Howard Zinn (August 24, 1922 - January 27, 2010) was a historian, playwright, and activist. His classic book, A People’s History of the United States, has been called “a brilliant and moving history of the American people from the point of view of those who have been exploited politically and economically and whose plight has been largely omitted from most histories.”
Zinn grew up in Brooklyn in a working-class, immigrant household. At 18 he became a shipyard worker and then flew bomber missions during World War II. These experiences helped shape his opposition to war and his passion for history. After attending college under the GI Bill and earning a PhD in history from Columbia, he taught at Spelman College, where he became active in the civil rights movement. After being fired by the college for his support for student protesters, Zinn became a professor of Political Science at Boston University, where he taught until his retirement in 1988.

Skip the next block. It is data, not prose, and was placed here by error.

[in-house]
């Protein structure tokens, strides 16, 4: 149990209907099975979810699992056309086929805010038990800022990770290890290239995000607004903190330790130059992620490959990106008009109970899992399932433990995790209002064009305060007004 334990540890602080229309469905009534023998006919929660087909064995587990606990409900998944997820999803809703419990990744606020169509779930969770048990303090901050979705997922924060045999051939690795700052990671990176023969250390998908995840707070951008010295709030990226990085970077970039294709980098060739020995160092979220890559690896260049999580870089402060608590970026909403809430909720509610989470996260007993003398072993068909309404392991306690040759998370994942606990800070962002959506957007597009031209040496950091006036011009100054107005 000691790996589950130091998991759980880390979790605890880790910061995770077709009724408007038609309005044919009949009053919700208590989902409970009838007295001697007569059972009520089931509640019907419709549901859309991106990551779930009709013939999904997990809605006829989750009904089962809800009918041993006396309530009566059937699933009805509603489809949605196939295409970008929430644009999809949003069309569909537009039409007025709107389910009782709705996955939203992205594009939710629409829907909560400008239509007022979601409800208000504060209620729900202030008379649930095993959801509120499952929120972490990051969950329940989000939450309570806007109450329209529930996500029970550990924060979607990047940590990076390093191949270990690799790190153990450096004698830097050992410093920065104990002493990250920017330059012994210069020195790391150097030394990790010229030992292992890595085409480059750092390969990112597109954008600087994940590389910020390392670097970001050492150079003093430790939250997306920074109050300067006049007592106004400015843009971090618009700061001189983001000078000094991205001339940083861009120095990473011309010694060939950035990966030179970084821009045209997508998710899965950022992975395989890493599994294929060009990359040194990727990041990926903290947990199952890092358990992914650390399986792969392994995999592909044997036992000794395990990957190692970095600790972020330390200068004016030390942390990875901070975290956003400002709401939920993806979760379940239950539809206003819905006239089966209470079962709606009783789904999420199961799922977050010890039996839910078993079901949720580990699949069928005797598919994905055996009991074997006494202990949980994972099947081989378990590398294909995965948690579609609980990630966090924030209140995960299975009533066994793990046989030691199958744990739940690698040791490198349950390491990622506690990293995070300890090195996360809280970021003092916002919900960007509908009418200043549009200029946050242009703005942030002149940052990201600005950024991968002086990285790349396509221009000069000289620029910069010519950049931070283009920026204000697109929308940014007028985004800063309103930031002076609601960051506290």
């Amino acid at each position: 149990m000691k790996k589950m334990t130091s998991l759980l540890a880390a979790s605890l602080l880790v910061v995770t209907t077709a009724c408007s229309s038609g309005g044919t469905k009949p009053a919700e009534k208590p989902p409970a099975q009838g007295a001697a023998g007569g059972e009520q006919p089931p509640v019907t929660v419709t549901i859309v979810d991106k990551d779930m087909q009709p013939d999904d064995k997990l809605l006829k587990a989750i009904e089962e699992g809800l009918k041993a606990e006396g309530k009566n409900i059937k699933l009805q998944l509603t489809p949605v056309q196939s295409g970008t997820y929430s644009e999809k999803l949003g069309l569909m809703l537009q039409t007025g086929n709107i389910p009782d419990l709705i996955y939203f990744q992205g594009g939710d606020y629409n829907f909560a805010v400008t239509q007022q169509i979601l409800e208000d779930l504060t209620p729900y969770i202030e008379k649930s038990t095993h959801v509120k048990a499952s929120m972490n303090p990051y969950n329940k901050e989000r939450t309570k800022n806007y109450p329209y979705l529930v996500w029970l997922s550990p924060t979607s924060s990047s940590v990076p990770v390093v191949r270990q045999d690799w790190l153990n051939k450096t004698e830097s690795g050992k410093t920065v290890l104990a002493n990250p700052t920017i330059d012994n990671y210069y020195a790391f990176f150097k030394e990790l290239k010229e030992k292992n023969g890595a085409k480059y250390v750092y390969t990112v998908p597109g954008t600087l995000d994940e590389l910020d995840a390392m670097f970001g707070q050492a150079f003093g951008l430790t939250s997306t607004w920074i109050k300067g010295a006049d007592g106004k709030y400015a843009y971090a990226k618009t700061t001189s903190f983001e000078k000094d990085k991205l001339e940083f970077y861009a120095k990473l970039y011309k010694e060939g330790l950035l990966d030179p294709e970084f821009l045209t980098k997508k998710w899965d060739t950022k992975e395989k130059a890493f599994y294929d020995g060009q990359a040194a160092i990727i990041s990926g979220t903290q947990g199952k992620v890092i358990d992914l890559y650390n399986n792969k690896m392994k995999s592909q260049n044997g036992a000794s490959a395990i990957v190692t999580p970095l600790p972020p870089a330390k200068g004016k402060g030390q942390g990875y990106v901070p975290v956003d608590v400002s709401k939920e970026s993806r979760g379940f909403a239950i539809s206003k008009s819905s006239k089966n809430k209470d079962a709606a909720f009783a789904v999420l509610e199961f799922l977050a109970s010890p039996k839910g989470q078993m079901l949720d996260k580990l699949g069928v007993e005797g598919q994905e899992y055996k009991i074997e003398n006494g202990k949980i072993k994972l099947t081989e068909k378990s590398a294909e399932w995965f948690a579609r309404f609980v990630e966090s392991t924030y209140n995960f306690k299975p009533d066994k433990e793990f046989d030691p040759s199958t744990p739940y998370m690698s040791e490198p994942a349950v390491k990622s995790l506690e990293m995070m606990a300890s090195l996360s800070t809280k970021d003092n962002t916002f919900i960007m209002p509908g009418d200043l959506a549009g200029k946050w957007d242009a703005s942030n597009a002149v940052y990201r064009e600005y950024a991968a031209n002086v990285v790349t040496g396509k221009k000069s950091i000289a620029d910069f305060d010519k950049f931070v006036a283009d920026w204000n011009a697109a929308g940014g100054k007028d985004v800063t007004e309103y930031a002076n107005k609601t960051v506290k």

Zinn was the author of many books, including an autobiography, You Can’t Be Neutral on a Moving Train and Passionate Declarations: Essays on War and Justice. He received a Lannan Literary Award for Nonfiction and the Eugene V. Debs award for his writing and political activism.